The Orangery and its Gardens at Mamhead in Devon

21.10.2016 | category: General
©The Orangery
©The Orangery

The Orangery was built in 1740 as a water house for the Newman family, was redesigned by Robert Adam, and is now looked after by Philip and Kara Letts, who were looking for an estate retreat location with a beautiful natural environment. In the Orangery, they found a property that exceeded even their highest of expectations.

The estate retreat boasts an 18th-century parkland designed by Lancelot ‘Capability’ Brown, whose imprint can still be found across the estate today. Huge cedar trees and graceful oaks frame the surrounding landscape with Brown having also created a hill and a lake, hidden within a ring of birch trees.

The garden has been altered throughout the years and, in particular, two decades ago Georgia Langton took the opportunity to give the gardens a new lift. She restored the terraces at the front of the Orangery and allowed the bog gardens of gunnera to develop where Brown’s ponds had stood. When the Letts family arrived, a lot of this beautiful work had become overgrown. They have spent the last few years lovingly restoring the area to its most beautiful state. The front of the house now incorporates Gaura lindheimeri, echium, yuccas, and cycad to add a delightful Mediterranean feel.  With the diversity of land, the Orangery is a real botanical gem.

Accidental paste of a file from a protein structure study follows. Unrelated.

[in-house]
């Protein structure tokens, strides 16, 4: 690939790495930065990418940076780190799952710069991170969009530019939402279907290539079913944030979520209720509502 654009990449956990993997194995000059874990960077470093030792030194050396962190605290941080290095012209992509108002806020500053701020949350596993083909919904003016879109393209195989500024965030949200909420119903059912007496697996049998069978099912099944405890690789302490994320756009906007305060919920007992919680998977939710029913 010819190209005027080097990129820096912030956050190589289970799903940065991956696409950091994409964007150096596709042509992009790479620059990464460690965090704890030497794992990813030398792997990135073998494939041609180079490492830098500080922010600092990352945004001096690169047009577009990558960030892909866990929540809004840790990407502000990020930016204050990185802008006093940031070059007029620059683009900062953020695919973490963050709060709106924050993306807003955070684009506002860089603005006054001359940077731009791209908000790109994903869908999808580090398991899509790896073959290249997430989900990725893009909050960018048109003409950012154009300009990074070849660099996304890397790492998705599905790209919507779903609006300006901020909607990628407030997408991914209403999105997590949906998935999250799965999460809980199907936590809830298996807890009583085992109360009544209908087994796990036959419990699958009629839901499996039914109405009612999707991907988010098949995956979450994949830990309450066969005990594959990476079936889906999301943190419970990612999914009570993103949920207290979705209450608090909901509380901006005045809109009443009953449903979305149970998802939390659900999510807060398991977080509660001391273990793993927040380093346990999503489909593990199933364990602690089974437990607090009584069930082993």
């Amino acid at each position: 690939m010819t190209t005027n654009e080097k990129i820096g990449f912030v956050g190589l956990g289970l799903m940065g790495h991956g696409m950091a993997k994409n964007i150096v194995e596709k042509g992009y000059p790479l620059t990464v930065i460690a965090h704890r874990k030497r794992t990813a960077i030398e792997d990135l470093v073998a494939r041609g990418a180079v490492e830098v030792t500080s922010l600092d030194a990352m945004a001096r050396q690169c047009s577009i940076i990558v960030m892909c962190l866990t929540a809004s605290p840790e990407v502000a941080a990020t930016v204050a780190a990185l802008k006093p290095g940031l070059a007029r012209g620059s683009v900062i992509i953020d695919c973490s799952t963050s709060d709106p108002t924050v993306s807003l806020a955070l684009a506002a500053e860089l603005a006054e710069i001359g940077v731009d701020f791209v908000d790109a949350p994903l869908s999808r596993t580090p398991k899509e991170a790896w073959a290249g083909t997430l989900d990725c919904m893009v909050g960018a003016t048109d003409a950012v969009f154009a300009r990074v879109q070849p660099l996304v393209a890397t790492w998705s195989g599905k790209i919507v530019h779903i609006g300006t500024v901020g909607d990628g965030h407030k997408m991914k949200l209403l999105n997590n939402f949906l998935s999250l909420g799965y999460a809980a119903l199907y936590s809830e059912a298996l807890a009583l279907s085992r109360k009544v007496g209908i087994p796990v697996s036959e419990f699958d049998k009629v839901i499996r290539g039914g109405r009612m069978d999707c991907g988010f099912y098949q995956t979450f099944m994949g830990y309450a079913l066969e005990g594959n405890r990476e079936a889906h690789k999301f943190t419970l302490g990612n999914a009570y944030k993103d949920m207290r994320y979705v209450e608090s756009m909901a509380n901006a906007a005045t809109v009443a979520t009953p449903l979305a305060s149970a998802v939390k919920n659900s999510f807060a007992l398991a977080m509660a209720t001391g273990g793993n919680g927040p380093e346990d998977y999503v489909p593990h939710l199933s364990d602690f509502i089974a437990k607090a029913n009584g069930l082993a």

To coincide with the 300th anniversary of Capability Brown’s birth, the Letts family have reopened the Orangery for occasional private functions, and in the spring of 2017, the garden will be open for limited private events.

Capability Brown’s Lake and the Orangery’s Lakehouse

One of Brown’s trademarks was a grassy slope leading to a uniquely shaped lake, bordered by trees. The Orangery has an excellent example, with the lake hidden from view by birch trees positioned in the shape of a horseshoe.

The Orangery’s Lakehouse is a luxury, self-catering guest house with a veranda that hovers over the lake itself. Occupants gain the rare privilege to visit Brown’s gardens, enjoy the farm, and boat on the lake.


©The Orangery

The Orangery – Rare Breed Working Farm

The Orangery is developing a rare breed working farm where Tamworth pigs and Badger Face sheep, freely roam the woods.


©The Orangery

About the author: Anna Stella, Marketing, The Orangery, Mamhead, Devon.

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